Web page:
Applied Evidence

The Evaluation and Treatment of Adults with Gastroesophageal Reflux Disease

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References

Gastroesophageal reflux disease (GERD) is defined as symptoms or tissue damage that results from the abnormal reflux of gastric contents into the esophagus. A systematic review of population-based studies estimates that heartburn or regurgitation symptoms occur in 21% to 59% of the population during a given year.1 The frequency of GERD in specific populations is provided in Table 1. Although only 1 in 5 patients with upper intestinal symptoms that occur at least weekly seeks medical attention,2 nearly 1% of all visits to a family physician’s office are for GERD or related conditions.3

GERD significantly affects the quality of patients’ lives. In a survey of patients presenting for upper endoscopy with symptoms of at least 3 months’ duration, those with a diagnosis of GERD reported low scores at baseline for general wellbeing. Fortunately, follow-up data reported 4 weeks after treatment note improvement in gastrointestinal symptoms, general well-being, general health, vitality, and depression.4

Pathophysiology

The pathogenesis of GERD is multifactorial and is thought to involve lower than normal esophageal sphincter pressures. This allows gastric acidic content to reflux into the distal esophagus, which lacks a protective barrier, causing esophagitis. Inflamed tissue impairs the normal clearance of acid, worsening the esophagitis, which inhibits normal motility.

Although Helicobacter pylori is clearly associated with peptic ulcer disease, its association with GERD is still debated. Data from case control studies actually suggest an inverse association; that is, that the presence of H pylori may be protective against the development of GERD.5

Because of the anatomical location of the esophagus, GERD should be considered in the differential diagnosis for presenting complaints other than regurgitation or dyspepsia. For example, approximately 50% of patients with chest pain in whom cardiac etiology is ruled out will ultimately be given a diagnosis of GERD.6 Similarly, 10% of patients with chronic cough7 and 78% of patients with laryngitis have GERD.8 Clear associations between GERD and asthma have been demonstrated, but data from meta-analyses fail to show improvement of asthma symptoms when GERD is appropriately treated.9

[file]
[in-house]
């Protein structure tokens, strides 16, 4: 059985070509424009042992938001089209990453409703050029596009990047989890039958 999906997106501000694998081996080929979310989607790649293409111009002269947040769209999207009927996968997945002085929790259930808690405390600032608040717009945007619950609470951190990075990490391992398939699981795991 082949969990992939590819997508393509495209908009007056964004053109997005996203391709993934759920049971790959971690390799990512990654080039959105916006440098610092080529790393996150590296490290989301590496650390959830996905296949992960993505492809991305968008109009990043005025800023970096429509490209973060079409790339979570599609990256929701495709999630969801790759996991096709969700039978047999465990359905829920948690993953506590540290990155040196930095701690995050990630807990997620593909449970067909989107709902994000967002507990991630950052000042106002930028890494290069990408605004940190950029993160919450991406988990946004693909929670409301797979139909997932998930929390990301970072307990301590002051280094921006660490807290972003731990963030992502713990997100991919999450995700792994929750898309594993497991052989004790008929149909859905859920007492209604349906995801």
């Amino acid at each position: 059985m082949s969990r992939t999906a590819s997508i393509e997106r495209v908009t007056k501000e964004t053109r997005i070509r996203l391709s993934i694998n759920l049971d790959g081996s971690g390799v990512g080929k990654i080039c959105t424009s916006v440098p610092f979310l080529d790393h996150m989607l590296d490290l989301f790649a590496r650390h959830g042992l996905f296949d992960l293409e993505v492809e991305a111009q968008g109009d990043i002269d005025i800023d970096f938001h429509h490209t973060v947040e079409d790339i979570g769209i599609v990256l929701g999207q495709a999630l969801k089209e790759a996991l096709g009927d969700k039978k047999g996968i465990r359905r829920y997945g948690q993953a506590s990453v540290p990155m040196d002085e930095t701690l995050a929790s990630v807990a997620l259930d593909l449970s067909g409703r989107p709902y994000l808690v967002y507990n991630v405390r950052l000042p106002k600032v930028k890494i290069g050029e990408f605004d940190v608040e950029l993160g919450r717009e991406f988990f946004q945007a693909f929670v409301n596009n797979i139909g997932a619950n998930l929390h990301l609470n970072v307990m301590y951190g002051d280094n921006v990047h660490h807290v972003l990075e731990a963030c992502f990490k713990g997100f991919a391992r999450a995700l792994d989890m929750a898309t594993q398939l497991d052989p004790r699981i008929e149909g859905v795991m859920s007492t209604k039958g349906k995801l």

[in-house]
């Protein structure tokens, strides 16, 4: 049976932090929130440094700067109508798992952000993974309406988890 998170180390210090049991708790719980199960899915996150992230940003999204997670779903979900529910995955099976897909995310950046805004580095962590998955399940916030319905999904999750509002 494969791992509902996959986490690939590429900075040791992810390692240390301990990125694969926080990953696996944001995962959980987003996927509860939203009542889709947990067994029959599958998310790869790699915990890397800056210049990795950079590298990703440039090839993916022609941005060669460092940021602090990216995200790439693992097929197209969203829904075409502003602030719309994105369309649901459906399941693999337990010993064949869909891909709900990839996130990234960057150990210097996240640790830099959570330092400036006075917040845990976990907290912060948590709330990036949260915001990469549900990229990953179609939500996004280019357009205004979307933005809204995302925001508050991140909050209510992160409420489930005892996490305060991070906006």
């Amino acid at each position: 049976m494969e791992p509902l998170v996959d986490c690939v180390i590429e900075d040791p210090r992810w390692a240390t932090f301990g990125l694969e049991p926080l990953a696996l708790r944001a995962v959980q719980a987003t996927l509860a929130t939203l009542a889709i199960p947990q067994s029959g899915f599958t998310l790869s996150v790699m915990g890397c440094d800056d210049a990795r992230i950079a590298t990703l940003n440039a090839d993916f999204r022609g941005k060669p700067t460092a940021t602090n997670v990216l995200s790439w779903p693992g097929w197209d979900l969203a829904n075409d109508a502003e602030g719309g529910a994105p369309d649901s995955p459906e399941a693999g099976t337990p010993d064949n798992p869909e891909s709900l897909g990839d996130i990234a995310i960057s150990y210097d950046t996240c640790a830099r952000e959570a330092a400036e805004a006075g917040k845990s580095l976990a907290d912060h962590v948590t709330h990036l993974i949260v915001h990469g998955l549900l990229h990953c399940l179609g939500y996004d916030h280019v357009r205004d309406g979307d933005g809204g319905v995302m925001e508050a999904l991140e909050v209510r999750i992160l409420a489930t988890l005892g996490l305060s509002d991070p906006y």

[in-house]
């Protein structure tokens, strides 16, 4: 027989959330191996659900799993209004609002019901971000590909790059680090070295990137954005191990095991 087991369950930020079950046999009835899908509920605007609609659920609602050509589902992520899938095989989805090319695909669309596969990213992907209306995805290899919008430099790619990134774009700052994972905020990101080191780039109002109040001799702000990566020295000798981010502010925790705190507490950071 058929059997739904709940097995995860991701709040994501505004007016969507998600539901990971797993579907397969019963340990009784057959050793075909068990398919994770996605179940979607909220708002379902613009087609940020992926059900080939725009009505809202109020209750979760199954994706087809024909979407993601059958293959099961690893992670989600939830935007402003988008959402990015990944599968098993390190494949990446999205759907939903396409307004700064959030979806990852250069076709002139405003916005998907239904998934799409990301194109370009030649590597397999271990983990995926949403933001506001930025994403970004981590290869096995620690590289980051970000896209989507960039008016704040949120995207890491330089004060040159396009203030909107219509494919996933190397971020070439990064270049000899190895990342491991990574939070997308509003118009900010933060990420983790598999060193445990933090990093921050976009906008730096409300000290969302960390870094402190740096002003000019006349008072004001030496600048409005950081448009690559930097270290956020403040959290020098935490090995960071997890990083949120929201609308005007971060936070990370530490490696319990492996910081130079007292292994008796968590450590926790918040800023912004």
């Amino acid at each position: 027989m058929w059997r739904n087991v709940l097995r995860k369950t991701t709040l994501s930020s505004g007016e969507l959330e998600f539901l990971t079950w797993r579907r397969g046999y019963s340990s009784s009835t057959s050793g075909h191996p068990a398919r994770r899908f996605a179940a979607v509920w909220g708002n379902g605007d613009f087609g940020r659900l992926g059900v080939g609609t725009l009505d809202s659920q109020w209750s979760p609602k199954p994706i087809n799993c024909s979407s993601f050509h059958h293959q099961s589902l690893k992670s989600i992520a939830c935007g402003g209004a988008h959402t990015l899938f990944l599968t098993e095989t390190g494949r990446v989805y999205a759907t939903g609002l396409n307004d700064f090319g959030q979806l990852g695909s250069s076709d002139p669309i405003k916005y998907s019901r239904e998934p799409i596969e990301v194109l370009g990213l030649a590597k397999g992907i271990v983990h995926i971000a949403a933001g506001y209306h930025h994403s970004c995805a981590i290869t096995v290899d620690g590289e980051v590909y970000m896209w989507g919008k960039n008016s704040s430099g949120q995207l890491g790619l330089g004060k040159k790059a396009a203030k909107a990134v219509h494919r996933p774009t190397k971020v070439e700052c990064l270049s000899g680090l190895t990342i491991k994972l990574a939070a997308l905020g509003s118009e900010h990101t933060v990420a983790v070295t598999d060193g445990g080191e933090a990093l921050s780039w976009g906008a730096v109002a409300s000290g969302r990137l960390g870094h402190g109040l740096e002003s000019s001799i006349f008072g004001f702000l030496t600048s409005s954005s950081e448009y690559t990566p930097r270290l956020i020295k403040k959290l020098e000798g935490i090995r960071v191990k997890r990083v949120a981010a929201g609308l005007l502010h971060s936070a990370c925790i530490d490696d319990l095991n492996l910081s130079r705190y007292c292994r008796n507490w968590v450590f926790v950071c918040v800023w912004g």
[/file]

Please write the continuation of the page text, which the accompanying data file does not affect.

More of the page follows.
Diagnosis

The diagnosis of GERD can usually be made without the use of invasive tests. The accuracy of key tests, including clinical history, is outlined in Table 2. One study of patients presenting with dyspepsia (signs and symptoms referable to the upper gastrointestinal tract) found that 56% also have GERD.10 Another showed that 60% of patients referred for pH monitoring had GERD.11 Since reasonable prevalence estimates for GERD in the family practice setting may be slightly lower, calculations in Table 2 assume that between 40% and 60% of patients with suspected GERD actually have the condition.

Individual symptoms of GERD such as heartburn, regurgitation, belching, or dyspepsia are of limited usefulness in diagnosis. In a survey of patients referred for pH monitoring likelihood ratios hovered near 1, meaning that the presence or absence of the symptom had little impact on the diagnosis.11 The clinician’s overall impression that a patient has GERD, however, is much more useful to rule in disease than any individual symptoms.11 Assuming that half of patients with suspected GERD have the disease, if a clinician suspects GERD, that probability increases to 77%. Most clinicians would find a trial of empiric therapy appropriate at that probability.

The omeprazole test is also helpful in confirming a diagnosis of GERD. It consists of the patient taking 40 mg omeprazole in the morning and 20 mg at night for 1 week. If the symptoms resolve, the test is considered diagnostic of GERD.12 Some consider this approach to be therapeutic, as well as diagnostic. Beginning with an omeprazole test and reserving invasive testing for those not responding to the medication was cost-effective for patients with noncardiac chest pain.13 In a decision analysis, empiric treatment with omeprazole was a cost-effective approach to the management of GERD.14 Of course, initial endoscopy is indicated for patients with “red flags”: signs and symptoms consistent with obstruction, bleeding, or perforation, and those older than 50 years who are at a higher risk of malignancy.

Upper endoscopy, however, is not very accurate in diagnosing GERD. Among patients with GERD, only 22% have esophageal erythema, and only 48% have erosions or ulcerations. Therefore, because of costs and limited resources, the American Society for Gastrointestinal Endoscopy recommends that endoscopy be reserved for patients presenting with possible GERD who also have symptoms of more serious disease (dysphagia, weight loss, gastrointestinal bleeding) and for those not responding to a reasonable trial of therapy.15 The goal is to rule out more serious conditions.

Twenty-four–hour pH monitoring, while more accurate than endoscopy, is also reserved as a second-line test. According to the American Gastro-enterological Association guidelines, pH recording is indicated when endoscopy is normal and reflux symptoms persist despite acid suppression therapy or to evaluate extra-esophageal symptoms that may be GERD (ie, atypical chest pain or chronic cough).16 The goal here is to rule in GERD as the etiology of the patient’s symptoms.

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